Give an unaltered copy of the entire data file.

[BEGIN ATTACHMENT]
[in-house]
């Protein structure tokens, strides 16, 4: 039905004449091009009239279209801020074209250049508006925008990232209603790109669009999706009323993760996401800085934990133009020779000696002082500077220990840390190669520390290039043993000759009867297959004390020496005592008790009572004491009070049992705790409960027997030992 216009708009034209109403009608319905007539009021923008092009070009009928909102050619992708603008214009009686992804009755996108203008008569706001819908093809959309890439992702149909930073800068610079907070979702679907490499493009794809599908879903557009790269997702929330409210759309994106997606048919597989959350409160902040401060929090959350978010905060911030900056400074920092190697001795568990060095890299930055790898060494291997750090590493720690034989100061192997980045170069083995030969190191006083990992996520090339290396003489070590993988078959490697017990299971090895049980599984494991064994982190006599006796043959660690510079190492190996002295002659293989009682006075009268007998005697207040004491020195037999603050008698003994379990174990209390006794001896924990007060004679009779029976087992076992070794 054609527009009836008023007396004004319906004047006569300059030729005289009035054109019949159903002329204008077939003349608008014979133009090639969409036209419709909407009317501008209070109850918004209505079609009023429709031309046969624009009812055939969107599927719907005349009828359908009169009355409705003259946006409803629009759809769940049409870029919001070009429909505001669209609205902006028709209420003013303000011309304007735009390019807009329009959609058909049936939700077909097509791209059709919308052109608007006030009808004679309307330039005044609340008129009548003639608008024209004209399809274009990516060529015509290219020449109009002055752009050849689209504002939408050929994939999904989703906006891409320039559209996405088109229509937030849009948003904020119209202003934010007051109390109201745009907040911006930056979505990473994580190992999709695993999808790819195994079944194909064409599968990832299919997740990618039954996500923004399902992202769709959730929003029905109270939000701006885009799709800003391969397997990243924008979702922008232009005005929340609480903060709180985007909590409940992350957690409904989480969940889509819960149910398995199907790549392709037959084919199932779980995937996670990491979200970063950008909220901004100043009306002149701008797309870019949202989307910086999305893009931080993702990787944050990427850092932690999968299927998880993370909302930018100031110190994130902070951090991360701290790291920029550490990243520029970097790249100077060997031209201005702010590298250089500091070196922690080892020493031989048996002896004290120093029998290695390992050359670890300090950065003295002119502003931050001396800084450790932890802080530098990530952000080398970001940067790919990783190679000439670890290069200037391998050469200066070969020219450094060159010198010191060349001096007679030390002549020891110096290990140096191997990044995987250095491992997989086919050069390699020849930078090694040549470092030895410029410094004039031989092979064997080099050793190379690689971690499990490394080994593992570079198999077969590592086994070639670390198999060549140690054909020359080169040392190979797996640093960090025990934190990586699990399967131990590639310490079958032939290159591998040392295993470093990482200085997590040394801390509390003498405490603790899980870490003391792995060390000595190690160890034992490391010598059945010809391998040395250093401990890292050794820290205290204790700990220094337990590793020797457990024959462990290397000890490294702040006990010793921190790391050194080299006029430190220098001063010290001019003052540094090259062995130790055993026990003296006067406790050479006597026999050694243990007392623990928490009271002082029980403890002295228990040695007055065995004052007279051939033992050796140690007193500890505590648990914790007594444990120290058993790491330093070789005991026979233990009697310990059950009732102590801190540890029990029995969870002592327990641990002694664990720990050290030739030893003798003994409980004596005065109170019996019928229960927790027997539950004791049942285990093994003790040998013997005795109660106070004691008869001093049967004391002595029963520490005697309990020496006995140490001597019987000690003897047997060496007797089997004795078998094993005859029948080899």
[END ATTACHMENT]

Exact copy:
[in-house]
């Protein structure tokens, strides 16, 4: 039905004449091009009239279209801020074209250049508006925008990232209603790109669009999706009323993760996401800085934990133009020779000696002082500077220990840390190669520390290039043993000759009867297959004390020496005592008790009572004491009070049992705790409960027997030992 216009708009034209109403009608319905007539009021923008092009070009009928909102050619992708603008214009009686992804009755996108203008008569706001819908093809959309890439992702149909930073800068610079907070979702679907490499493009794809599908879903557009790269997702929330409210759309994106997606048919597989959350409160902040401060929090959350978010905060911030900056400074920092190697001795568990060095890299930055790898060494291997750090590493720690034989100061192997980045170069083995030969190191006083990992996520090339290396003489070590993988078959490697017990299971090895049980599984494991064994982190006599006796043959660690510079190492190996002295002659293989009682006075009268007998005697207040004491020195037999603050008698003994379990174990209390006794001896924990007060004679009779029976087992076992070794 054609527009009836008023007396004004319906004047006569300059030729005289009035054109019949159903002329204008077939003349608008014979133009090639969409036209419709909407009317501008209070109850918004209505079609009023429709031309046969624009009812055939969107599927719907005349009828359908009169009355409705003259946006409803629009759809769940049409870029919001070009429909505001669209609205902006028709209420003013303000011309304007735009390019807009329009959609058909049936939700077909097509791209059709919308052109608007006030009808004679309307330039005044609340008129009548003639608008024209004209399809274009990516060529015509290219020449109009002055752009050849689209504002939408050929994939999904989703906006891409320039559209996405088109229509937030849009948003904020119209202003934010007051109390109201745009907040911006930056979505990473994580190992999709695993999808790819195994079944194909064409599968990832299919997740990618039954996500923004399902992202769709959730929003029905109270939000701006885009799709800003391969397997990243924008979702922008232009005005929340609480903060709180985007909590409940992350957690409904989480969940889509819960149910398995199907790549392709037959084919199932779980995937996670990491979200970063950008909220901004100043009306002149701008797309870019949202989307910086999305893009931080993702990787944050990427850092932690999968299927998880993370909302930018100031110190994130902070951090991360701290790291920029550490990243520029970097790249100077060997031209201005702010590298250089500091070196922690080892020493031989048996002896004290120093029998290695390992050359670890300090950065003295002119502003931050001396800084450790932890802080530098990530952000080398970001940067790919990783190679000439670890290069200037391998050469200066070969020219450094060159010198010191060349001096007679030390002549020891110096290990140096191997990044995987250095491992997989086919050069390699020849930078090694040549470092030895410029410094004039031989092979064997080099050793190379690689971690499990490394080994593992570079198999077969590592086994070639670390198999060549140690054909020359080169040392190979797996640093960090025990934190990586699990399967131990590639310490079958032939290159591998040392295993470093990482200085997590040394801390509390003498405490603790899980870490003391792995060390000595190690160890034992490391010598059945010809391998040395250093401990890292050794820290205290204790700990220094337990590793020797457990024959462990290397000890490294702040006990010793921190790391050194080299006029430190220098001063010290001019003052540094090259062995130790055993026990003296006067406790050479006597026999050694243990007392623990928490009271002082029980403890002295228990040695007055065995004052007279051939033992050796140690007193500890505590648990914790007594444990120290058993790491330093070789005991026979233990009697310990059950009732102590801190540890029990029995969870002592327990641990002694664990720990050290030739030893003798003994409980004596005065109170019996019928229960927790027997539950004791049942285990093994003790040998013997005795109660106070004691008869001093049967004391002595029963520490005697309990020496006995140490001597019987000690003897047997060496007797089997004795078998094993005859029948080899």